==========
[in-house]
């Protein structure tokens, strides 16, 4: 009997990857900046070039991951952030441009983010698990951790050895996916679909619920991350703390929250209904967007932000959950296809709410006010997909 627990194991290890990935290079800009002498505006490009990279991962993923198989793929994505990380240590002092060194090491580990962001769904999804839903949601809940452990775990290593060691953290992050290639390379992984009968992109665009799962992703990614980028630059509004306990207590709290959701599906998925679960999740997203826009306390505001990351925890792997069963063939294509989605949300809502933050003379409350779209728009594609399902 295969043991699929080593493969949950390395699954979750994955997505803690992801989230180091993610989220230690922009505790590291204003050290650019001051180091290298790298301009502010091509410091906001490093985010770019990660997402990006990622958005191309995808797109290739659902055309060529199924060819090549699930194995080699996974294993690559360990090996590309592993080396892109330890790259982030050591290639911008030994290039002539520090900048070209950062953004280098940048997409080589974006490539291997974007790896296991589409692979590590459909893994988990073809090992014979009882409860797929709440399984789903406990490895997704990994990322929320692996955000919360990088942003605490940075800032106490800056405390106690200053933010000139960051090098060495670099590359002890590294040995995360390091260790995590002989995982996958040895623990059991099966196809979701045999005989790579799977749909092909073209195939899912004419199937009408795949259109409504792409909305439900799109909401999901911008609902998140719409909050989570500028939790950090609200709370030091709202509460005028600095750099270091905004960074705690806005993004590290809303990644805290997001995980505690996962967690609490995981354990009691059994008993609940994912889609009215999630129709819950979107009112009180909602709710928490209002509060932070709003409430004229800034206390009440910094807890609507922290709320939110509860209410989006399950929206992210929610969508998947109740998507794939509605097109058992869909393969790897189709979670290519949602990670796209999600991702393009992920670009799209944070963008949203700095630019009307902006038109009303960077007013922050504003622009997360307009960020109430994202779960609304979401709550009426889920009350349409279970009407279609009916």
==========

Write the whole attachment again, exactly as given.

[in-house]
């Protein structure tokens, strides 16, 4: 009997990857900046070039991951952030441009983010698990951790050895996916679909619920991350703390929250209904967007932000959950296809709410006010997909 627990194991290890990935290079800009002498505006490009990279991962993923198989793929994505990380240590002092060194090491580990962001769904999804839903949601809940452990775990290593060691953290992050290639390379992984009968992109665009799962992703990614980028630059509004306990207590709290959701599906998925679960999740997203826009306390505001990351925890792997069963063939294509989605949300809502933050003379409350779209728009594609399902 295969043991699929080593493969949950390395699954979750994955997505803690992801989230180091993610989220230690922009505790590291204003050290650019001051180091290298790298301009502010091509410091906001490093985010770019990660997402990006990622958005191309995808797109290739659902055309060529199924060819090549699930194995080699996974294993690559360990090996590309592993080396892109330890790259982030050591290639911008030994290039002539520090900048070209950062953004280098940048997409080589974006490539291997974007790896296991589409692979590590459909893994988990073809090992014979009882409860797929709440399984789903406990490895997704990994990322929320692996955000919360990088942003605490940075800032106490800056405390106690200053933010000139960051090098060495670099590359002890590294040995995360390091260790995590002989995982996958040895623990059991099966196809979701045999005989790579799977749909092909073209195939899912004419199937009408795949259109409504792409909305439900799109909401999901911008609902998140719409909050989570500028939790950090609200709370030091709202509460005028600095750099270091905004960074705690806005993004590290809303990644805290997001995980505690996962967690609490995981354990009691059994008993609940994912889609009215999630129709819950979107009112009180909602709710928490209002509060932070709003409430004229800034206390009440910094807890609507922290709320939110509860209410989006399950929206992210929610969508998947109740998507794939509605097109058992869909393969790897189709979670290519949602990670796209999600991702393009992920670009799209944070963008949203700095630019009307902006038109009303960077007013922050504003622009997360307009960020109430994202779960609304979401709550009426889920009350349409279970009407279609009916």